An Apple Watch Heart Rate Guide for the Heart Bypass Patient

Five years after his “widow maker” heart attack, my husband John experienced several irregular heartbeat (AFib) episodes. Two weeks ago, he underwent quadruple bypass surgery. We need to monitor he heart rate as well as the rhythm. We use our Wellue monitor at home, but we want a watch monitor for therapy walks. Here is everything I learned about using the Apple watch to monitor heart rate and heart rhythm.

The Apple Watch Heart Rate App can monitor the bypass patient’s heart rate and heart rhythm in real-time continuous mode. While it’s actually simple to set up, Apple throws silly vocabulary at us that needlessly confuses things. Learn how to set up the Apple Watch with ease so that you can monitor and record the bypass patient’s heart rate and rhythm.

While I wrote this for the bypass patient doing daily walks, it’s just as relevant to monitoring the resting heart as well. My husband has clogged arteries and AFib, and we will use the Apple Watch to monitor both.

You Need Both the Watch AND the iPhone to Proceed

Setup of the Apple Watch depends on a paired iPhone. Even if you are not hooking up cell phone functions to your new watch, you still need the iPhone for watch configuration. The iPhone can display more information on its screen than the watch can display on the watch screen.

There are two ways to do continuous heart rate monitoring with the Apple Watch. The “Docking” method described below depends on your having an iPhone to put the Heart Rate App in the Apple Watch “Dock.”

These Apple Watch Models Have Heart Rate Features

All Apple Watches starting with Series 1 have the Heart Rate notifications and resting measurement ability. Your watch must be new enough to accept Apple WatchOS 5.1.2 or greater to have the irregular heartbeat monitor. The irregular heart rate functionality is not available in all areas of the world. See Apple’s explanation here where it says “Irregular Rhythm Notification.”

How to Get the Apple Watch Heart Rate Monitor and App

The watch contains both the physical sensors and the software right off the shelf. You don’t need to buy anything extra to get the functionality. So long as you have the minimum hardware and software requirements mentioned in the previous section of this article, you’re good to go.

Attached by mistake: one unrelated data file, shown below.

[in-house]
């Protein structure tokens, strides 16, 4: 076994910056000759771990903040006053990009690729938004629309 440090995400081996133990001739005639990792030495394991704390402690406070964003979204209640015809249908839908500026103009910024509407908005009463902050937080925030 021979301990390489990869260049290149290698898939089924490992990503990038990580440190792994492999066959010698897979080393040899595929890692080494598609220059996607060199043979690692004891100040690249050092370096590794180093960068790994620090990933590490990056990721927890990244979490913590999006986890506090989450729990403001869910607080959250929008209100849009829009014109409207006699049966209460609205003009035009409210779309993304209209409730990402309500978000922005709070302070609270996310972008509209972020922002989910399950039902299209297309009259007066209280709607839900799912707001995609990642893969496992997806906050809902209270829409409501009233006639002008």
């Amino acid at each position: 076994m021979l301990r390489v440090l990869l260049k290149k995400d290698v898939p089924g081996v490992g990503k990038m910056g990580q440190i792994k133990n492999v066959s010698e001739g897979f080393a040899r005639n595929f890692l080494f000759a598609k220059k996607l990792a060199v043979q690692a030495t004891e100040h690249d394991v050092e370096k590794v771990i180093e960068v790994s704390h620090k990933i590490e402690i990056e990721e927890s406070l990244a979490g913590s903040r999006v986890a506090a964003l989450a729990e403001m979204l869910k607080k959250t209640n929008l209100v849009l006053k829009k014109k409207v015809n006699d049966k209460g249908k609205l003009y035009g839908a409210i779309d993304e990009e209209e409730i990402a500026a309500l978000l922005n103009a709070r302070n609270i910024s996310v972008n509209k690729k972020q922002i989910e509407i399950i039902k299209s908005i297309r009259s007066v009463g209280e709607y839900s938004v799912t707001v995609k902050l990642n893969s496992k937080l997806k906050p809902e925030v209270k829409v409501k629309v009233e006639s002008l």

Background, Ad Hoc, Docked and Fitness App Measuring Modes

The Apple Watch has four times or modes when it scans the wearer’s heart information. The background and ad hoc measurements take discrete recordings and then stop measuring. The Fitness and Dock modes continuously scan and record until you stop the measurements.

The Apple Watch automatically checks heart functions in the background. This enables it to calculate resting heart rate and calories expended without opening the Fitness App. It measures at various times throughout the day, and these times change based on the wearer’s energy expenditure. It does fewer measurements when the wearer is resting and more when the wearer is moving.

Swipe to the Heart Rate App to trigger an on-demand scan. Opening the app starts the reading. Wait several seconds to see the results. I call this the Ad Hoc mode.

To get continuous readings, use the Fitness App or Dock modes. To access these modes, you will need to add the Heart Rate App to the Fitness Face or to the Dock, respectively. I explain how to do these tasks below.

Access Background Heart Monitoring

You can run the Heart Rate Monitor in the background. The watch will measure on its own schedule, rather than one you define. This mode calculates resting heart rate and monitors for irregular heart rhythm. If you are having an Afib event during a measurement cycle, the watch will display an alarm. Learn more about background monitoring on Apple’s site.

Use the Heart Rate App for Ad Hoc Testing

If you want to force a measurement, open the Heart Rate App. Just opening the app starts a measurement cycle. The watch lights the vessels under the sensor to calculate heart rate and rhythm. You wait just several seconds to get an up-to-date readout.

Add the Heart Rate App to the Fitness Face for Continuous Monitoring

WTF is a “complication” and why would I want to ADD a complication to my watch?

That’s where I was when I began this journey. Now that I understand how continuous monitoring works, I will answer this for you as well.

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Watch people (horologists) know that a “complication” is any watch function besides telling the time. I didn’t know that and found the idea of “Adding the Heart Rate App as a complication to the Fitness App” to be a nonsensical statement.

So here’s what’s going on.

This app is a “complication” because it does something other than measure time. The Heart Rate App measures your heart’s rate and rhythm.